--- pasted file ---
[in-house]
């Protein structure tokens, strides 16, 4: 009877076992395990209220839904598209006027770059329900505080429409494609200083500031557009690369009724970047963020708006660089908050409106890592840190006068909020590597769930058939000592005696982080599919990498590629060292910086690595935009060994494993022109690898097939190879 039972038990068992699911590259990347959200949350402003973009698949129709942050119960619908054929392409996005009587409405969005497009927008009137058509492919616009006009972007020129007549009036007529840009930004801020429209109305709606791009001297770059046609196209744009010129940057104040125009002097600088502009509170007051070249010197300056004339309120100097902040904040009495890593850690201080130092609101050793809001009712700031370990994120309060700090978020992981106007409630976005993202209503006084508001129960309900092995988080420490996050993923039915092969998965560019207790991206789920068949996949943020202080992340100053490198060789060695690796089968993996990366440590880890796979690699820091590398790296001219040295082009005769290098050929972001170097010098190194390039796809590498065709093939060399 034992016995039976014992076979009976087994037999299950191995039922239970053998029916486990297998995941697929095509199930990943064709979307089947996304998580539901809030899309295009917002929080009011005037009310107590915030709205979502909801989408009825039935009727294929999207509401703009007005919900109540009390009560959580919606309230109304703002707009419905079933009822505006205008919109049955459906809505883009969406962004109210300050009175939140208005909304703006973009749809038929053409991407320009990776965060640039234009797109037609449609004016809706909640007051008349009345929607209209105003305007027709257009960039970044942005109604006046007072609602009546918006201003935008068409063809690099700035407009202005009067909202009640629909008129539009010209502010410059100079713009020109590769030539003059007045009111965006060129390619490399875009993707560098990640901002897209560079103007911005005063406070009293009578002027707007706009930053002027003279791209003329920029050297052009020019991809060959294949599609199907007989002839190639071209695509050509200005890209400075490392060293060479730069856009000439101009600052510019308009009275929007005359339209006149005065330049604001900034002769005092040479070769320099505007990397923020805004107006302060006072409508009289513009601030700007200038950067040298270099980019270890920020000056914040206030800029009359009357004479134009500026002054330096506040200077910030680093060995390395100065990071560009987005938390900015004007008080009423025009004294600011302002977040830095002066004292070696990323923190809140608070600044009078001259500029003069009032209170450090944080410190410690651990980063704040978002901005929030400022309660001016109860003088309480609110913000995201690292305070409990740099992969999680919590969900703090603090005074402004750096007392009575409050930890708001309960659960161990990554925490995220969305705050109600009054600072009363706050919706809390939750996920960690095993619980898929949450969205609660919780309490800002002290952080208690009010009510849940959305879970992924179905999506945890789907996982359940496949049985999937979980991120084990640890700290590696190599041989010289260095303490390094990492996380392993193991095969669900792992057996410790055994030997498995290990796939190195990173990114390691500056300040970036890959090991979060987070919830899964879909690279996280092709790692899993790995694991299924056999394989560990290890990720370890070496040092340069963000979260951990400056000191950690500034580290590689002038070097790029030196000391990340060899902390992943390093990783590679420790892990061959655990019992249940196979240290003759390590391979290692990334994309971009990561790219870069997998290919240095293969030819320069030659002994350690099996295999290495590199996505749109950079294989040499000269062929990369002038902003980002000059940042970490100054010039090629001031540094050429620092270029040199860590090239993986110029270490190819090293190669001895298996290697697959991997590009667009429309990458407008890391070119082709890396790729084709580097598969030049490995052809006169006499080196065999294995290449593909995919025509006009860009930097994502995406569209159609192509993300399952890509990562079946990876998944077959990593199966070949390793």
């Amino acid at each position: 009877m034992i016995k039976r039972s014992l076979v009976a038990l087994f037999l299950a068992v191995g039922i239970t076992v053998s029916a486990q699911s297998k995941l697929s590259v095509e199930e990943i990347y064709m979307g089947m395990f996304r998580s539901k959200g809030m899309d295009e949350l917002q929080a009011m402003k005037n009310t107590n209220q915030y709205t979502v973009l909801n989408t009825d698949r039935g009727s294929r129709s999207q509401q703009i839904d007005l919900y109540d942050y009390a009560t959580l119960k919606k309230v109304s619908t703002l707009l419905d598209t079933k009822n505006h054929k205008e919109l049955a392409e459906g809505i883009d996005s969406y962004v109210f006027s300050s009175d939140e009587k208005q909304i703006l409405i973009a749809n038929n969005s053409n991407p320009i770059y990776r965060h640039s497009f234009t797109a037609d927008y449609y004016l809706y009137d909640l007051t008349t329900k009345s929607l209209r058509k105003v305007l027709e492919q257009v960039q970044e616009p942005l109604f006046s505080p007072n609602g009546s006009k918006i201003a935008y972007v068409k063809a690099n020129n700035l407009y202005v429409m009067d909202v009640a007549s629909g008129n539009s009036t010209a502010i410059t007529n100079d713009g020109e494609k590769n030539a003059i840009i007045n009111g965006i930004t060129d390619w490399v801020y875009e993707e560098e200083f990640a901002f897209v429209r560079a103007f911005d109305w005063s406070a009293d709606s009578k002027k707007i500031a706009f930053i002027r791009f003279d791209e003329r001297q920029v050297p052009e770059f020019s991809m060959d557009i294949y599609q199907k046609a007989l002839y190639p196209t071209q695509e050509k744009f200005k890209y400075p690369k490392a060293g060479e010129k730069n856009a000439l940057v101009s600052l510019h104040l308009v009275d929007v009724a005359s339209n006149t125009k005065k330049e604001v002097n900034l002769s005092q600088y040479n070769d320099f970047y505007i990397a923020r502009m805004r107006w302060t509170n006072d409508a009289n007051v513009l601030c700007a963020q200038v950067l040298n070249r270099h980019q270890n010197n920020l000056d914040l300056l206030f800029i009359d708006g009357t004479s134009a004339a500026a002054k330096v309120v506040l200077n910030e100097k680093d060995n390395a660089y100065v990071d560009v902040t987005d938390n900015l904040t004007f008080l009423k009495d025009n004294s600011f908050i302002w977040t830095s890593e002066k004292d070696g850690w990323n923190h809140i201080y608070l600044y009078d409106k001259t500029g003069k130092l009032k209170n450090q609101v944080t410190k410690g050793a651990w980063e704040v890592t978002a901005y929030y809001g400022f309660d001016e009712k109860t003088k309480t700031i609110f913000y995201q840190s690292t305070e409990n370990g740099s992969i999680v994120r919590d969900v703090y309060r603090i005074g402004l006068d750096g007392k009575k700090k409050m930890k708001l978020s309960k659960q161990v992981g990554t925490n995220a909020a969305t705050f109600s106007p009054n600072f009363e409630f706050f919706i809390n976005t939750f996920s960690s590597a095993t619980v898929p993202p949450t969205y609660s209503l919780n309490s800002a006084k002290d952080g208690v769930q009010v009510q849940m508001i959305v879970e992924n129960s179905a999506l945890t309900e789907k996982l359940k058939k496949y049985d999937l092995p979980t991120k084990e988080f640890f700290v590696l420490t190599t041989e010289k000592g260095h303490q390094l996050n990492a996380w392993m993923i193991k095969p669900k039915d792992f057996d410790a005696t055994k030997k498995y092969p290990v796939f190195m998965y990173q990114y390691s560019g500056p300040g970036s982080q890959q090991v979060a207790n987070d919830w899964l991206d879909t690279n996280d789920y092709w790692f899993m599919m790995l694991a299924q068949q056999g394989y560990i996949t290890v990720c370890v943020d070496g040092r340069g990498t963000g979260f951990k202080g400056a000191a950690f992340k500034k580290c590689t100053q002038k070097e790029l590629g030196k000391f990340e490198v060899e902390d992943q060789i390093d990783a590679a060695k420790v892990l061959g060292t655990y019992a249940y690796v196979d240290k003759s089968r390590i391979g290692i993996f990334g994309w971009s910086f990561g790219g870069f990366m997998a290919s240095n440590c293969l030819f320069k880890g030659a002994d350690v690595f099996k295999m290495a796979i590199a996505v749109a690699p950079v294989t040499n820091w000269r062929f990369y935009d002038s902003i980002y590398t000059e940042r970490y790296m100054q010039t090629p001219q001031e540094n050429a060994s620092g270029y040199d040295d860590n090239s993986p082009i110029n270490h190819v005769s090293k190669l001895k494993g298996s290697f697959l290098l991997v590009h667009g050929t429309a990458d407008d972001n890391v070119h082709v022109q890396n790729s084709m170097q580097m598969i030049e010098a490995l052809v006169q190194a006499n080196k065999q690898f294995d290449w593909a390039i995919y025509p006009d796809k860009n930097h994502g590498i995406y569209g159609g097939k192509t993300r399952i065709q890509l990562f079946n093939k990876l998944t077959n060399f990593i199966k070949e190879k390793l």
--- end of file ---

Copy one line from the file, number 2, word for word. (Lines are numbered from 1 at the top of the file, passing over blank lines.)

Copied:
């Protein structure tokens, strides 16, 4: 009877076992395990209220839904598209006027770059329900505080429409494609200083500031557009690369009724970047963020708006660089908050409106890592840190006068909020590597769930058939000592005696982080599919990498590629060292910086690595935009060994494993022109690898097939190879 039972038990068992699911590259990347959200949350402003973009698949129709942050119960619908054929392409996005009587409405969005497009927008009137058509492919616009006009972007020129007549009036007529840009930004801020429209109305709606791009001297770059046609196209744009010129940057104040125009002097600088502009509170007051070249010197300056004339309120100097902040904040009495890593850690201080130092609101050793809001009712700031370990994120309060700090978020992981106007409630976005993202209503006084508001129960309900092995988080420490996050993923039915092969998965560019207790991206789920068949996949943020202080992340100053490198060789060695690796089968993996990366440590880890796979690699820091590398790296001219040295082009005769290098050929972001170097010098190194390039796809590498065709093939060399 034992016995039976014992076979009976087994037999299950191995039922239970053998029916486990297998995941697929095509199930990943064709979307089947996304998580539901809030899309295009917002929080009011005037009310107590915030709205979502909801989408009825039935009727294929999207509401703009007005919900109540009390009560959580919606309230109304703002707009419905079933009822505006205008919109049955459906809505883009969406962004109210300050009175939140208005909304703006973009749809038929053409991407320009990776965060640039234009797109037609449609004016809706909640007051008349009345929607209209105003305007027709257009960039970044942005109604006046007072609602009546918006201003935008068409063809690099700035407009202005009067909202009640629909008129539009010209502010410059100079713009020109590769030539003059007045009111965006060129390619490399875009993707560098990640901002897209560079103007911005005063406070009293009578002027707007706009930053002027003279791209003329920029050297052009020019991809060959294949599609199907007989002839190639071209695509050509200005890209400075490392060293060479730069856009000439101009600052510019308009009275929007005359339209006149005065330049604001900034002769005092040479070769320099505007990397923020805004107006302060006072409508009289513009601030700007200038950067040298270099980019270890920020000056914040206030800029009359009357004479134009500026002054330096506040200077910030680093060995390395100065990071560009987005938390900015004007008080009423025009004294600011302002977040830095002066004292070696990323923190809140608070600044009078001259500029003069009032209170450090944080410190410690651990980063704040978002901005929030400022309660001016109860003088309480609110913000995201690292305070409990740099992969999680919590969900703090603090005074402004750096007392009575409050930890708001309960659960161990990554925490995220969305705050109600009054600072009363706050919706809390939750996920960690095993619980898929949450969205609660919780309490800002002290952080208690009010009510849940959305879970992924179905999506945890789907996982359940496949049985999937979980991120084990640890700290590696190599041989010289260095303490390094990492996380392993193991095969669900792992057996410790055994030997498995290990796939190195990173990114390691500056300040970036890959090991979060987070919830899964879909690279996280092709790692899993790995694991299924056999394989560990290890990720370890070496040092340069963000979260951990400056000191950690500034580290590689002038070097790029030196000391990340060899902390992943390093990783590679420790892990061959655990019992249940196979240290003759390590391979290692990334994309971009990561790219870069997998290919240095293969030819320069030659002994350690099996295999290495590199996505749109950079294989040499000269062929990369002038902003980002000059940042970490100054010039090629001031540094050429620092270029040199860590090239993986110029270490190819090293190669001895298996290697697959991997590009667009429309990458407008890391070119082709890396790729084709580097598969030049490995052809006169006499080196065999294995290449593909995919025509006009860009930097994502995406569209159609192509993300399952890509990562079946990876998944077959990593199966070949390793």